The Air Current

“Our number one goal is to make sure that we don’t deliver aircraft until they are fully capable and they will require no [modifications] after they deliver,” said Mike Gibbons, Boeing’s KC-46 Vice President and General Manager. That was May 2017.

At the start of 2019, that wouldn’t be the case. The U.S. Air Force took contractual delivery Thursday morning of the first KC-46 Pegasus, the service’s long-awaited refueling tanker. It’s a major milestone for both Boeing and the Air Force after almost two decades that started with scandal, a lost contract, a protest and a messyprotracted development program.

The USAF accepted the first new tanker with an asterisk. The Pentagon is withholding 20% or $28 million of its payment on each aircraft until outstanding category one deficiencies are fixed. The first is with the aircraft’s RVS or remote vision system that gives the boom operator a 3D digital workstation3view that replaces the famous porthole in the tail of the KC-10 and KC-135 fleet for the Pegasus’s covert flying.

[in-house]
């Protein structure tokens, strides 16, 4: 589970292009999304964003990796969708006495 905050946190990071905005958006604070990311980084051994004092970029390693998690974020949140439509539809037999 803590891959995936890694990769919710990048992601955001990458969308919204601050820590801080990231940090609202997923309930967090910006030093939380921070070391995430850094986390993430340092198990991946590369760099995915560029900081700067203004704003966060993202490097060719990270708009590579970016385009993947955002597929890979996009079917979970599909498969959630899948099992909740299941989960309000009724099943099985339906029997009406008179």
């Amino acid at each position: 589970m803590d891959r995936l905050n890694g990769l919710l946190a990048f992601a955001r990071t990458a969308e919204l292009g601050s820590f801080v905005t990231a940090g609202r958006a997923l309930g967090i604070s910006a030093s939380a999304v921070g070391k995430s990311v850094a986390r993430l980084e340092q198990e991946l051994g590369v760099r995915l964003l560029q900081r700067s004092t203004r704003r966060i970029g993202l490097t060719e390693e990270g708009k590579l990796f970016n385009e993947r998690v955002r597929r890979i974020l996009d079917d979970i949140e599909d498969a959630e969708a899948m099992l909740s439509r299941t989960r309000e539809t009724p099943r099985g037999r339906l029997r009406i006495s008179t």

Related: The linchpin technology behind Boeing’s 797

The problems in the visual system come in two particular conditions: “Deep shadows cast over the receiver when you’re flying into the sun or low sun angles where the sun is reflecting off of the receiver aircraft into the camera system,” according to Boeing’s Tom Russell, Director of Satellite Systems. Russell was brought over from the company’s space division to fix the system. Boeing delivered a software tweak with the first tanker, but the Air Force said in its January 10 announcement, “We have identified, and Boeing has agreed to fix at its expense, deficiencies discovered in developmental testing of the remote vision system.” The fixes to the RVS are expected to take three to four years to implement.

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Jon Ostrower is Editor-in-chief of The Air Current. Prior to launching TAC in June 2018, Ostrower served as Aviation Editor for CNN Worldwide, guiding the network's global coverage of the business and operations of flying. Ostrower joined CNN in 2016 following four and half years at the Wall Street Journal. Based first in Chicago and then in Washington, D.C. he covered Boeing, aviation safety and the business of global aerospace. Before that, Ostrower was editor of the award-winning FlightBlogger for Flightglobal and Flight International Magazine covering the development of the Boeing 787 Dreamliner and other new aircraft programs from 2007 to 2012. Ostrower, a Boston native, graduated from The George Washington University's School of Media and Public Affairs with a bachelor's degree in Political Communication. He is based in Seattle.

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